Wait Event Analysis Example


There are several types of wait events
Only a few wait events that matter normally Add up the "shadow process" event times.
This gives us the total amount of time waited by all the users



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A typical waits event section of a report.txt looks like


SQLDBA> Rem System wide wait events.
SQLDBA> select  n1.event "Event Name",
     2>         n1.event_count "Count",
     3>         n1.time_waited "Total Time",
     4>         (n1.time_waited/n1.event_count) "Average Time"
     5>    from stats$event n1
     6>    where n1.event_count > 0
     7>    order by n1.time_waited desc;
Event Name                  Count        Total Time   Average Time
--------------------------- ------------ ------------ ------------
client message                   1770692     26676762 15.065726846
rdbms ipc message                   7626       782385 102.59441385
pmon timer                           535       158481 296.22616822
smon timer                             7       146587        20941
db file sequential read            83662        79166 .94625995075
db file scattered read              5224        26120            5
db file parallel write              6982         6848 .98080779146
inactive session                      60         6060          101
latch free                         15653         4442 .28377946719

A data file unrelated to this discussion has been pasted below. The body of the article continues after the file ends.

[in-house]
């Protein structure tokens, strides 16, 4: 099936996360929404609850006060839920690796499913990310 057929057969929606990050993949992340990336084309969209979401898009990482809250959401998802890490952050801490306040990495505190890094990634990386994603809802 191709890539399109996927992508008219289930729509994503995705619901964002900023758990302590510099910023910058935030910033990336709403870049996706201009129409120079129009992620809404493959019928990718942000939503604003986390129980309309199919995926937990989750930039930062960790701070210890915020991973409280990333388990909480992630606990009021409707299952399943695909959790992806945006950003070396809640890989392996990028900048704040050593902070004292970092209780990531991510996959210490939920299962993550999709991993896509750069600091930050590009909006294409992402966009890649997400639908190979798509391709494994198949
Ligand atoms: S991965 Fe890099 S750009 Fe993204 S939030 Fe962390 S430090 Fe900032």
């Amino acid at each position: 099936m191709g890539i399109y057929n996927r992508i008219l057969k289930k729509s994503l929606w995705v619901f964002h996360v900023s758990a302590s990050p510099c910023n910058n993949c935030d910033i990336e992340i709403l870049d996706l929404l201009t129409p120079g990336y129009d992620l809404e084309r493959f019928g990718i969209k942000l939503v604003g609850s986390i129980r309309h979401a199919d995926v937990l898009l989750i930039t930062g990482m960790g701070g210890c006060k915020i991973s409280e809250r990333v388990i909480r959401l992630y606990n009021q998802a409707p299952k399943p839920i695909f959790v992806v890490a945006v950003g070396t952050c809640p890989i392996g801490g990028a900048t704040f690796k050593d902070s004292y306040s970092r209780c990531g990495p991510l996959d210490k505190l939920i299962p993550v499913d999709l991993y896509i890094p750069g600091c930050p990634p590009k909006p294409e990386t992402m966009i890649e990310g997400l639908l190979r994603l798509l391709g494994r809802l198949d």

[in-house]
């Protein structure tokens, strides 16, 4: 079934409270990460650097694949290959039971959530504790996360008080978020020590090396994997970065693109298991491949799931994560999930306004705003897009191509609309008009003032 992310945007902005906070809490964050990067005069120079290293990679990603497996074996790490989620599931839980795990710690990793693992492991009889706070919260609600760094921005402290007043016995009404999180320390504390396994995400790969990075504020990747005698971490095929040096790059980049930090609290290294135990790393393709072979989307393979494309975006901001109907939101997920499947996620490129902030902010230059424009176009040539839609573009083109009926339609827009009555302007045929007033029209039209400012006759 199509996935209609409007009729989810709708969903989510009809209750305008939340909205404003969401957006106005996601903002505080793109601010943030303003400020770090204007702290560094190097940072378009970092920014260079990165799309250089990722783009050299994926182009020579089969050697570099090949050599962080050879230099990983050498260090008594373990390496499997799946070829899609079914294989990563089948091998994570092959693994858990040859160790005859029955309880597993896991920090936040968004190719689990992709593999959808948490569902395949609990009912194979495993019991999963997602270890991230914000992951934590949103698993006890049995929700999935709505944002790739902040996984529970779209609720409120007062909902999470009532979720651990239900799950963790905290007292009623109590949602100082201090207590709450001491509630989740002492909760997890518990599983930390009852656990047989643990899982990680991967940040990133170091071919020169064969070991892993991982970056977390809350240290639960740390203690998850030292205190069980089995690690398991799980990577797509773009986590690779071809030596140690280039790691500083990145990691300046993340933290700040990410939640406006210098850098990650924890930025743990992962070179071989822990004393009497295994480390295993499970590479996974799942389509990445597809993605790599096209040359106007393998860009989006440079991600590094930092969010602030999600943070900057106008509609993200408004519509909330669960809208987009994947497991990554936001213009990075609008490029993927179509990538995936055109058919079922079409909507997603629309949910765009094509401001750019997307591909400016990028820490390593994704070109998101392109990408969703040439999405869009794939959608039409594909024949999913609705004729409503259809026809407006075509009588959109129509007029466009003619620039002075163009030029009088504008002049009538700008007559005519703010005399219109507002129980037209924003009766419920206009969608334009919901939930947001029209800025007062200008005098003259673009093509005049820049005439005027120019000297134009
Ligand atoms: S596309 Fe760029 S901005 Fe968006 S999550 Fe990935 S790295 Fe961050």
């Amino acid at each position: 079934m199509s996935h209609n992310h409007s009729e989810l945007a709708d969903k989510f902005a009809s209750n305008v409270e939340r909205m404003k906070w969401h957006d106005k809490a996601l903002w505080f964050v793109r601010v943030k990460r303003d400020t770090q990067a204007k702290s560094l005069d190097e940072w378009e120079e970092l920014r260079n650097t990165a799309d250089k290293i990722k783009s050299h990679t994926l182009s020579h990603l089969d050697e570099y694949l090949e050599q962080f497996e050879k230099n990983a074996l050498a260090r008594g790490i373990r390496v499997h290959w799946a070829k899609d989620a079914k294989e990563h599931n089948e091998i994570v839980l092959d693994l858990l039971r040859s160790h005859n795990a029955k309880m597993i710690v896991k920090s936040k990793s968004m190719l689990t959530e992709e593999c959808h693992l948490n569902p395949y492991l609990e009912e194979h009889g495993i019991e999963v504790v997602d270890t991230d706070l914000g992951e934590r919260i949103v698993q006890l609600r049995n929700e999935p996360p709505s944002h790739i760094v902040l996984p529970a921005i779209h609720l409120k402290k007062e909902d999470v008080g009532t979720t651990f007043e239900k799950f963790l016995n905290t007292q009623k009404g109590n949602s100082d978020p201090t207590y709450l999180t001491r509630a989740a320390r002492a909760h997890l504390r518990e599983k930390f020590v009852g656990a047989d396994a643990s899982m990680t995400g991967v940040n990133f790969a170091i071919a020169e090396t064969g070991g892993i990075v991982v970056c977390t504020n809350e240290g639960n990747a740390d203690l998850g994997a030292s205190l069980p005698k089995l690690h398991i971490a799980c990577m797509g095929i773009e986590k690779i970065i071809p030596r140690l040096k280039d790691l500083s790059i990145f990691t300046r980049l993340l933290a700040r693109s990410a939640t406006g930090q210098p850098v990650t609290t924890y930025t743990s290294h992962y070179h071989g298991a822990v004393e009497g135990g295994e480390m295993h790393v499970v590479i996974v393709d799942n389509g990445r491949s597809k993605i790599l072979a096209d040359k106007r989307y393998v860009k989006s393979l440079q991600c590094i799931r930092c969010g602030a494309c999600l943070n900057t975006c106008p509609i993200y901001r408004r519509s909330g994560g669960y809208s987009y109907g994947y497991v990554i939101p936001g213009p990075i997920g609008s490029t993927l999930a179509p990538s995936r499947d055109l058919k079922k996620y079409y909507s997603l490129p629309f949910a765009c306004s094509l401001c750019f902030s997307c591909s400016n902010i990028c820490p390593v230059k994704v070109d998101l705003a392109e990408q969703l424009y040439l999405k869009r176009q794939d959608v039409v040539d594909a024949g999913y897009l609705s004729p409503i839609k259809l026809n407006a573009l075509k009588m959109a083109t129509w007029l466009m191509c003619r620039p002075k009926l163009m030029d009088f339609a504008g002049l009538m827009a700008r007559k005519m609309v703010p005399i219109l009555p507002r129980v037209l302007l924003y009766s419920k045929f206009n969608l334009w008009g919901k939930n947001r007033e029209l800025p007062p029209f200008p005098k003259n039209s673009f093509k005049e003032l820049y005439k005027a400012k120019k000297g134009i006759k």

enqueue                               28         2268           81
log file sync                       3638         2245 .61709730621
log file parallel write             3892         2004 .51490236382
rdbms ipc reply                       19         1813 95.421052632
control file parallel write          843          850 1.0083036773
log file space/switch                  5          236         47.2
db file single write                 726          210 .28925619835
control file sequential rea         1196           22 .01839464883
library cache pin                     24           10 .41666666667
buffer busy waits                     28            6 .21428571429
library cache load lock                2            5          2.5
write complete waits                   5            5            1
log file sequential read               1            2            2
log file single write                  2            0            0
23 rows selected.
SQLDBA>
(To see and interpretation of all the wait events possible see: wait events )

We can immediately simplify this list by eliminating the wait events that are not related to users